N2 - Objective: Fractures are a common injury among motorcycle riders and can have serious health implications. Impact protection (IP) has been designed to help prevent fractures, yet there are conflicting opinions as to whether this IP does in fact help prevent fractures in real-world crashes. This work aimed to (1) use simulated dummy impacts to examine whether existing types of IP could reduce the force transferred to the underlying bone to below fracture tolerance levels and (2) investigate whether current European Standard (EN 1621-1) test procedures for impact protectors designed for motorcyclists are sufficient to ensure fracture protection. Method: Twenty-three shoulder and 7 knee IP specimens were tested using a 23-kg impactor contacting axially along the clavicle and femur of an anthropomorphic test device (ATD) at an energy level corresponding to the fracture tolerance of these bones. Sixteen IP specimens were the same as those worn by motorcycle riders involved in crashes where injury outcome was known (knee: n = 3; shoulder: n = 13) and the IP had been previously tested to EN 1621-1. Other IP tested represented a wide range of IP available for purchase at a motorcycle accessory store. Double and triple layers of IP were also tested. Energy attenuated during the dummy impacts was compared to energy attenuated when tested to EN 1621-1. Results: Of the 23 shoulder IP tested, the average percentage reduction of transferred force to the shoulder from the baseline test was 7.6 ± 4.8%. The percentage reduction of transferred force to the knee from the baseline was 43.9 ± 7.5%. The entire group of knee IP tested reduced the transferred force to the knee to below the 10-kN injury threshold for the femur. There was a positive but nonsignificant correlation between the ATD test and the EN 1621-1 impact test performance, suggesting that the European standard test method likely provides a good indication of IP performance. However, given the low correlation coefficient, the relationship between IP performance in the European standard test method and injury protection remains unclear. Conclusion: Though the energy attenuation test method in the European standard may be an appropriate approach, distinct differences in injury protection performance observed between knee and shoulder IP indicate that there may be a need for different performance criteria for IP designated to protect different body regions.

AB - Objective: Fractures are a common injury among motorcycle riders and can have serious health implications. Impact protection (IP) has been designed to help prevent fractures, yet there are conflicting opinions as to whether this IP does in fact help prevent fractures in real-world crashes. This work aimed to (1) use simulated dummy impacts to examine whether existing types of IP could reduce the force transferred to the underlying bone to below fracture tolerance levels and (2) investigate whether current European Standard (EN 1621-1) test procedures for impact protectors designed for motorcyclists are sufficient to ensure fracture protection. Method: Twenty-three shoulder and 7 knee IP specimens were tested using a 23-kg impactor contacting axially along the clavicle and femur of an anthropomorphic test device (ATD) at an energy level corresponding to the fracture tolerance of these bones. Sixteen IP specimens were the same as those worn by motorcycle riders involved in crashes where injury outcome was known (knee: n = 3; shoulder: n = 13) and the IP had been previously tested to EN 1621-1. Other IP tested represented a wide range of IP available for purchase at a motorcycle accessory store. Double and triple layers of IP were also tested. Energy attenuated during the dummy impacts was compared to energy attenuated when tested to EN 1621-1. Results: Of the 23 shoulder IP tested, the average percentage reduction of transferred force to the shoulder from the baseline test was 7.6 ± 4.8%. The percentage reduction of transferred force to the knee from the baseline was 43.9 ± 7.5%. The entire group of knee IP tested reduced the transferred force to the knee to below the 10-kN injury threshold for the femur. There was a positive but nonsignificant correlation between the ATD test and the EN 1621-1 impact test performance, suggesting that the European standard test method likely provides a good indication of IP performance. However, given the low correlation coefficient, the relationship between IP performance in the European standard test method and injury protection remains unclear. Conclusion: Though the energy attenuation test method in the European standard may be an appropriate approach, distinct differences in injury protection performance observed between knee and shoulder IP indicate that there may be a need for different performance criteria for IP designated to protect different body regions.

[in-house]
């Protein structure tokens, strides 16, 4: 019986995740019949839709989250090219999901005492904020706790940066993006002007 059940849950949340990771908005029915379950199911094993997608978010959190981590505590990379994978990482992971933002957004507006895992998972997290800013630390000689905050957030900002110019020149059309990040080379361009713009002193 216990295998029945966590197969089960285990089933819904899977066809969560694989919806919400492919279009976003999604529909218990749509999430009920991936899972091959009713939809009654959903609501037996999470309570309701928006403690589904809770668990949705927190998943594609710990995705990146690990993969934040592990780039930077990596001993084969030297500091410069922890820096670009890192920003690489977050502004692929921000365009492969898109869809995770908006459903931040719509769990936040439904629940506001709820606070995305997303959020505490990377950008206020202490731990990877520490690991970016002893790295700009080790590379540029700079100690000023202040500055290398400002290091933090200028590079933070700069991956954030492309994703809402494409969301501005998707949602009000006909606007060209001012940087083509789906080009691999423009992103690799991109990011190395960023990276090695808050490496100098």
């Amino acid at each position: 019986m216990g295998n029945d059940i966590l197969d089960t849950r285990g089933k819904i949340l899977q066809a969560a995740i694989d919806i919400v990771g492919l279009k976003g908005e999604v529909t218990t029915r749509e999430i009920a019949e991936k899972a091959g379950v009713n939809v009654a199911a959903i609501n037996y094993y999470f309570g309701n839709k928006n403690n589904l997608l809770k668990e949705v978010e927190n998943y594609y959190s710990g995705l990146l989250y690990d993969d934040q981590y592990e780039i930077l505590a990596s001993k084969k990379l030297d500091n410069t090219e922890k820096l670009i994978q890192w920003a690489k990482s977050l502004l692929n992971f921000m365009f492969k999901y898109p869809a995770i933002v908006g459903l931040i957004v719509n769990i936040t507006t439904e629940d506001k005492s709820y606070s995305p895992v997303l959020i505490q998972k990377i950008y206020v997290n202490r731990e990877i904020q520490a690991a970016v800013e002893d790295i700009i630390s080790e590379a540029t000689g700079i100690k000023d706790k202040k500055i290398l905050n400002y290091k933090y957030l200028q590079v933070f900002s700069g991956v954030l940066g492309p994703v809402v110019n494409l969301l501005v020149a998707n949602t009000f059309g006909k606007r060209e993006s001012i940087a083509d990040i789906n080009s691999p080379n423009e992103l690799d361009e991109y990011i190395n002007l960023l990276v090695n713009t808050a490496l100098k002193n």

KW - energy attenuation

KW - impact protection

KW - Motorcyclists

UR - http://www.scopus.com/inward/record.url?scp=85063099372&partnerID=8YFLogxK

U2 - 10.1080/15389588.2018.1540867

DO - 10.1080/15389588.2018.1540867

M3 - Article

VL - 20

SP - 169

EP - 173

JO - Traffic Injury Prevention

JF - Traffic Injury Prevention

SN - 1538-9588

IS - 2

ER -